Earlier in November, The Metropolitan Museum of Art and the Costume Institute have officially confirmed that the next year’s Met Gala theme, “Heavenly Bodies: Fashion and the Catholic Imagination,” will have to do with-you guessed it-Catholicism.
The exhibition will be the first of its kind, and it will feature traditional Christian dress that will be arriving directly from the Vatican. The MET will also utilize its vast collection of religious art, while 150 designers, including Dolce & Gabbana, Versace, and Givenchy, will all pay homage to the heavenly aesthetic.
According to The New York Times’ fashion critic, Vanessa Friedman, the exhibit will be the biggest presentation to date, being displayed in the galleries dedicated to the Costume Institute, spreading to the Medieval and Byzantine art sections of the museum. In addition, the honorary chairs of the night have also been announced: Rihanna, Amal Clooney, and Donatella Versace among them. Unfortunately, Lady Gaga and Madonna, the two women who have often managed to collide the provocative worlds of fashion, music, and religion together, were not chosen for the honorary chairs, however, they will be honored for their influence.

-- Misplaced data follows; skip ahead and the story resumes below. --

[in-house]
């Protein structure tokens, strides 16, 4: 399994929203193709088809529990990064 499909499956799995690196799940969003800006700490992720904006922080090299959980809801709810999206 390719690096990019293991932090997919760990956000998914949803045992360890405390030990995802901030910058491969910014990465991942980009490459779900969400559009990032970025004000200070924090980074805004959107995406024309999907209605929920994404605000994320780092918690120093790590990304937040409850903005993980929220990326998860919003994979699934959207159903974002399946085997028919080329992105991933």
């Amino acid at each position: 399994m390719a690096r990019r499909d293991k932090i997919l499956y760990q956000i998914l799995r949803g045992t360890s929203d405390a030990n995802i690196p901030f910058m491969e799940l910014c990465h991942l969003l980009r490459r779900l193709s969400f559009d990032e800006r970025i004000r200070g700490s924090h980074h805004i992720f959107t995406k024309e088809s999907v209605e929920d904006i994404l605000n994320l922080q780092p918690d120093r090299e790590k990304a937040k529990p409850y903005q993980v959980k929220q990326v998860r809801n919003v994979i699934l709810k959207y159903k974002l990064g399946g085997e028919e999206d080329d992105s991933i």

The next Met Gala has the fashion world already on its toes. Some are wondering how provocative will the exhibition get, meanwhile others are hopeful for a more peaceful outcome, where fashion and religion are depicted more as a harmonizing unit, rather than as a confrontational household.
Yet, the representatives of the MET are optimistic about the exhibit exploring understanding and creativity; the only thing that will be provoking will be the thought-provoking dialogue between its visitors.
Since the beginning of time, fashion has had a history of including the influences of the Catholic church into its crafts. From the infamous Dolce & Gabbana designs that walk down the runway every season and bring some sort of religious context within themselves, such as a dress with the portrait of the Virgin Mary to earrings in a shape of a cross; to (possibly?) Chanel’s notorious Quaran dress from the 1994 collection that was called “Satanic Breasts” by the weekly Journal du Dimanche, the exhibit will have plenty at the MET and that is for sure.
On the contrary, the exhibition might actually portray a different perspective on religion, however, the celebrities invited to the gala might take the spotlight away from the exhibit itself.
Often times, the MET Gala invitees tend to dress for themselves rather than for the theme, and the next year’s exhibition might become another case of cultural appropriation if it will not be done appropriately. However, let’s hope for the best and let this ball of fortune roll.
“Heavenly Bodies: Fashion and the Catholic Imagination” might become one of the biggest and most well-known exhibits yet, and after all, it might achieve the unachievable: combine the worlds of fashion and religion, and make peace between them once and for all.